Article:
Let’s Be Friends

You’re potentially in 1 of 3 columns as you’re reading today’s post;

  1. You either struggle to find good, true friends since being open about your battle with the demons of PTSD or mental health challenge,
  2. You carry on with your days free of any mental health challenges yet wonder why your friend is always cancelling plans at the last minute, or sits in the corner when you’re at another of the numerous gatherings you and your friends host,
  3. For fear of losing the friendship, support, and understanding of those most important to you, you’ve chosen to fight the urge of letting anyone know that you’re struggling with PTSD, anxiety, etc.

If you’ve fallen into column #1, then I’m sorry. That struggle is very, very real, and I can attest to it. For so many reasons (mostly misunderstanding of what you’re going through), people tend to pull away from those who’ve chosen to be forthcoming about how trauma has affected them. It most certainly happened to me, and I unfortunately cannot guarantee it will not happen to you. With luck (and sometimes just ‘time’), those who care the most – and who are wanting more to be around you than not, will emerge, and will stand with you as you work through to better days.

"The reality is 
one of the main reasons they DO pull away, 
is the 'unknown'."

That uncomfortable next social event or meeting where they’re afraid they’ll say the wrong thing. That you’ll ‘snap’, or that they’ll embarrass themselves, or you. It comes from a misunderstanding, and from the mere fact we’re truly only now starting to delve deeper into what this traumatic aftermath is all about.

The column #2 people I’ve honestly not ever quite understood, but we’re all wired differently, right? Hey, I’ve known salespeople who will research every aspect (personal and professional) of a prospective client for weeks before moving in for the kill, yet won’t take an hour some evening to research more about PTSD, anxiety, or mental health challenges in general for the sake of better understanding their friends’ dilemma. For those of you IN column #2, I’m simply saying that maybe your friend is worth taking some time.

"Try exercising some understanding." 

You could sit in front of CBC, CNN, or Global News trying to figure out the rationale of some newly elected official for hours and hours on end after the kids are in bed, OR I have to imagine you could pop your iPad open and pull up a few reputable studies on how best to support a friend with PTSD.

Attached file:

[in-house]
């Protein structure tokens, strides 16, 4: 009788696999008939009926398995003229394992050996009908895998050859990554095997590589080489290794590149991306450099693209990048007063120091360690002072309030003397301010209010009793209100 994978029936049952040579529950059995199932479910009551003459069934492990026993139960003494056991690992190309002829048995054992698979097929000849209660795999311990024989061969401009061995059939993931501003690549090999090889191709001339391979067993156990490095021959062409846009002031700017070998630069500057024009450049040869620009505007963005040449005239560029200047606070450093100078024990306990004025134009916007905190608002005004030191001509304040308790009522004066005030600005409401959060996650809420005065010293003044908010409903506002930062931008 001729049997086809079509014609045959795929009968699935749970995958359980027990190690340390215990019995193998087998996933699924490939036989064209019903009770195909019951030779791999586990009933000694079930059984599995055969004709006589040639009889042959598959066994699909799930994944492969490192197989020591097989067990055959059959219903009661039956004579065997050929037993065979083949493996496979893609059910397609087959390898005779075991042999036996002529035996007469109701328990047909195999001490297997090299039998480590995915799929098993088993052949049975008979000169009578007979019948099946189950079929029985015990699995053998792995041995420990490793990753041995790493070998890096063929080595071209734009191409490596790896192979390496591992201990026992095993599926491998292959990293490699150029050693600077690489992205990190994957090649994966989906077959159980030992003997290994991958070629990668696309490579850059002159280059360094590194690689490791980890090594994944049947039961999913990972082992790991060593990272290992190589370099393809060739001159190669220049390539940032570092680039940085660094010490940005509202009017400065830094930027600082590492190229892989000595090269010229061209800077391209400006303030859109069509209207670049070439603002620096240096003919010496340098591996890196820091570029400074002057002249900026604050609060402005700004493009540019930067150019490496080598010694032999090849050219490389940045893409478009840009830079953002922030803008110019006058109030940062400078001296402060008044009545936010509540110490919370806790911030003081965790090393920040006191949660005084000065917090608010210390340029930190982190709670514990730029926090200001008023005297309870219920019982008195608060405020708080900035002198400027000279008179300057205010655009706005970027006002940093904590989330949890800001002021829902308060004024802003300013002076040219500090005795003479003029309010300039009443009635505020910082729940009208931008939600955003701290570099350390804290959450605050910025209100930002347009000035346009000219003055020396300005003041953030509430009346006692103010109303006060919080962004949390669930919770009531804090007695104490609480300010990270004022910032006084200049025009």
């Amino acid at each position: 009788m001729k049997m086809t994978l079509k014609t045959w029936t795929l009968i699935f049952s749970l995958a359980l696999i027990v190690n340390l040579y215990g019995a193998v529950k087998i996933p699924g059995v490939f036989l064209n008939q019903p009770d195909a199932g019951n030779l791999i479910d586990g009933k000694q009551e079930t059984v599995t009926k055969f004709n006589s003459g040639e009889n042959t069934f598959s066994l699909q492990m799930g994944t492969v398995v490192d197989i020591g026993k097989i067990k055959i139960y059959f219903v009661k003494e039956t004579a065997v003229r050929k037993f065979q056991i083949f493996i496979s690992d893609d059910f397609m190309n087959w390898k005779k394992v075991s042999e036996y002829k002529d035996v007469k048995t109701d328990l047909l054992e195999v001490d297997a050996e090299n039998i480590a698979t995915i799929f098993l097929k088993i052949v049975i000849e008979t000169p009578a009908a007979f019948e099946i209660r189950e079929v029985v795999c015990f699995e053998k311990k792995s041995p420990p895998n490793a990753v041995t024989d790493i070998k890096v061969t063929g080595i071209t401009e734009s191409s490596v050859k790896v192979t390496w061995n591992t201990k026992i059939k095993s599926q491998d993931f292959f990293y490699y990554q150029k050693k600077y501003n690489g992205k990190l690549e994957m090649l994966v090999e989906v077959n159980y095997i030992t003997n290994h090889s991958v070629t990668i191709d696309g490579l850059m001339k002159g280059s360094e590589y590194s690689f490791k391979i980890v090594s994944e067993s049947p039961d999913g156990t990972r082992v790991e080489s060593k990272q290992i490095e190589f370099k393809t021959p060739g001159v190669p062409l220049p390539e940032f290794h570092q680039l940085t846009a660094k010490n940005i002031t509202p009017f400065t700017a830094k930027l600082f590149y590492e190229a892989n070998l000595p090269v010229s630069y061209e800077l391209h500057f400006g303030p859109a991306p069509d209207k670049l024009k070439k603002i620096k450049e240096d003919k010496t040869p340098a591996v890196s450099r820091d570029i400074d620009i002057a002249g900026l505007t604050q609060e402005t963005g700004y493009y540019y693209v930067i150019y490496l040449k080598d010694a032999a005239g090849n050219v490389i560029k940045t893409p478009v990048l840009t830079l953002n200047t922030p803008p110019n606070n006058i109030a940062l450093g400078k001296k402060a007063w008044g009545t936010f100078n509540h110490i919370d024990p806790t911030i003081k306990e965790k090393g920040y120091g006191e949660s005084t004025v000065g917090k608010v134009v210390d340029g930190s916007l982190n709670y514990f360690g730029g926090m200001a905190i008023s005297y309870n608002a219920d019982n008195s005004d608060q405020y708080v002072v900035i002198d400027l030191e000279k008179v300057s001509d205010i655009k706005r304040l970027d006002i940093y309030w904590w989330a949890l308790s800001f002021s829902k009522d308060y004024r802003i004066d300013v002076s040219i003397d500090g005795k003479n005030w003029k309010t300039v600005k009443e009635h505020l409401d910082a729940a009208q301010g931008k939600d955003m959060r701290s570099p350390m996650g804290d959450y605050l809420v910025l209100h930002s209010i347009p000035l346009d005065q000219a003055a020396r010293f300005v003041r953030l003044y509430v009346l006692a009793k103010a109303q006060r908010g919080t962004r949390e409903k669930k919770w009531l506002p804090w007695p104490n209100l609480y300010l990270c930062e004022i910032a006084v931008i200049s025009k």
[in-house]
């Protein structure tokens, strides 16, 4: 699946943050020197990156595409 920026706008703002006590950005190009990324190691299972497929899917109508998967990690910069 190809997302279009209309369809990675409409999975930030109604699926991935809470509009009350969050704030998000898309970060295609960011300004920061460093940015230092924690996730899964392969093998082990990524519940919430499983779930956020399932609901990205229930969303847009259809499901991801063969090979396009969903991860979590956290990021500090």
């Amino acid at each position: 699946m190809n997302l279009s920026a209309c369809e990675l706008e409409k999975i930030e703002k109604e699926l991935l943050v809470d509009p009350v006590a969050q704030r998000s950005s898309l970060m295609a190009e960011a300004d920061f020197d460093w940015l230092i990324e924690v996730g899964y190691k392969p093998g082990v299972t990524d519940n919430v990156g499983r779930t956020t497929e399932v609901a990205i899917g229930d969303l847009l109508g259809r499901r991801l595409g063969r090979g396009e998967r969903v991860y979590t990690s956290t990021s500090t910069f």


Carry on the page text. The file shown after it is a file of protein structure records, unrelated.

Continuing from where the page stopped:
Column #3 are the ones I worry about the most, though…as I was once one of you. Having been raised – and to have come through FIRE/EMS in a time when speaking on your ’emotions’ was even less welcome than it is today, I fought myself hard in neither recognizing what was happening, NOR saying a word about it once it became all to clear. It’s those in column #3 who we’re almost most shocked to learn have unexpectedly taken their own lives. The lesser being that their once seemingly perfect marriage has ended abruptly, or they’ve been arrested while intoxicated, medicated, and causing a disturbance at a casino. All cliché statements – and certainly not painting everyone with the same brush, but where would you assume cliché statements come from, exactly?

Furthermore, the shock after the fact may come from the fact you were not a police officer. Had not responded to medical emergencies for 21yrs in the back of an ambulance. Had not been overseas in conflict, nor have crawled through an unfamiliar burning home at 3AM looking for a family of 6. No, you worked as an accountant within a mid-sized company in your city of 60,000 people. Home most evenings with your family, and took 2wks to head south in your RV every summer, stopping along roadside diners and purchasing mementoes as you toured. One night, though, 3yrs ago on your way home from work, you were 4th to come across a horrific car accident, and helped others on scene try and figure out what you could possibly do to help until emergency crews arrived. Unfortunately you’ve since spent your time trying to figure out what kind of a God in the world allows such carnage to be thrown upon an otherwise innocent and unsuspecting family who were simply traveling along the highway to a birthday celebration.

It’s not always about emergency crews and military personnel…and that’s another big part of the misunderstanding.

Listen, I’ve not yet decided whether this article is to drive guilt, feed loneliness, or further perpetuate the clichés and stereotypes of a still largely-misunderstood response to a variety of traumatic events and experiences. What I DO know, though, is that if you’re in any of these 3 columns, you NEED to make a move.

Take action.

Be open.

Explain how you’re feeling to friends.

Do some research on what it is your friend is battling through.

Don’t take your life away from us without having reached out.

And if you ever DO feel the need to reach out and chat with someone who gets it, you know where I am. You don’t have to be alone, but you are valid, and the struggle is most certainly real. If you’re in column #2, though, remember NOT to tell your PTSD friend or colleague “It’s going to be fine. Let’s go out and have some drinks, and you’ll forget all about it!”. If it were only that easy.

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8 thoughts on “Let’s Be Friends

  1. All too many people are unable to cope with a mental health problem in someone they know There are others who avoid someone with a terminal illness such as cancer. I don’t believe they do this because they don’t care. I believe they do it because they care very much. They are afraid they will say or do the wrong thing and make the other person feel worse than they already do. Someone with PTSD can seem withdrawn and angry and people are not sure if they are the reason for this. What is the best way to help someone with PTSD?

    1. Thanks for your comment, Margaret, and your unique perspective on the ‘why’.

      I believe your right, in part, on your thoughts of friends who are unable to support friends with mental health challenges as they ‘care too much’, and it’s our hope (and our goal) to show those friends how to show that care and concern in remaining involved in their friends lives.